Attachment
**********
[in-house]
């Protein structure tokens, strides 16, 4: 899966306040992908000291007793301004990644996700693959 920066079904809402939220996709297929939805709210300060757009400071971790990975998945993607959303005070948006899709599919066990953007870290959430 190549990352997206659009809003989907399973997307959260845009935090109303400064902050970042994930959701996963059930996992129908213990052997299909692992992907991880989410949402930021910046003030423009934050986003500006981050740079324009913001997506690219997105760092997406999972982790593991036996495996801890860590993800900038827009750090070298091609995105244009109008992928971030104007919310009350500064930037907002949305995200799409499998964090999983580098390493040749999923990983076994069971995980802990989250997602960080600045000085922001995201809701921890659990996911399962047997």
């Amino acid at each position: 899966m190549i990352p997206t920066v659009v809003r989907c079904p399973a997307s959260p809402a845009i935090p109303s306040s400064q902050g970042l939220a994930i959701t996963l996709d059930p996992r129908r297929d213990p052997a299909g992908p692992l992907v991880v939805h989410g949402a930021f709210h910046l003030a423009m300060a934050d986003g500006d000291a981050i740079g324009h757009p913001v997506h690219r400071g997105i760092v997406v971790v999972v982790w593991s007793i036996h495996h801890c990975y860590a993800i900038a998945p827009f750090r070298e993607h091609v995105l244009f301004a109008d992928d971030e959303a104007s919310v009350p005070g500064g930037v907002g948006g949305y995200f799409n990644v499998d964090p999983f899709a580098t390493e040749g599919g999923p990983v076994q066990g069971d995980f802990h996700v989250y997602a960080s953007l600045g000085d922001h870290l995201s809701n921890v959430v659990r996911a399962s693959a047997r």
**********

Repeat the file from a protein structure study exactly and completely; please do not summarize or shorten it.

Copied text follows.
[in-house]
């Protein structure tokens, strides 16, 4: 899966306040992908000291007793301004990644996700693959 920066079904809402939220996709297929939805709210300060757009400071971790990975998945993607959303005070948006899709599919066990953007870290959430 190549990352997206659009809003989907399973997307959260845009935090109303400064902050970042994930959701996963059930996992129908213990052997299909692992992907991880989410949402930021910046003030423009934050986003500006981050740079324009913001997506690219997105760092997406999972982790593991036996495996801890860590993800900038827009750090070298091609995105244009109008992928971030104007919310009350500064930037907002949305995200799409499998964090999983580098390493040749999923990983076994069971995980802990989250997602960080600045000085922001995201809701921890659990996911399962047997």
């Amino acid at each position: 899966m190549i990352p997206t920066v659009v809003r989907c079904p399973a997307s959260p809402a845009i935090p109303s306040s400064q902050g970042l939220a994930i959701t996963l996709d059930p996992r129908r297929d213990p052997a299909g992908p692992l992907v991880v939805h989410g949402a930021f709210h910046l003030a423009m300060a934050d986003g500006d000291a981050i740079g324009h757009p913001v997506h690219r400071g997105i760092v997406v971790v999972v982790w593991s007793i036996h495996h801890c990975y860590a993800i900038a998945p827009f750090r070298e993607h091609v995105l244009f301004a109008d992928d971030e959303a104007s919310v009350p005070g500064g930037v907002g948006g949305y995200f799409n990644v499998d964090p999983f899709a580098t390493e040749g599919g999923p990983v076994q066990g069971d995980f802990h996700v989250y997602a960080s953007l600045g000085d922001h870290l995201s809701n921890v959430v659990r996911a399962s693959a047997r």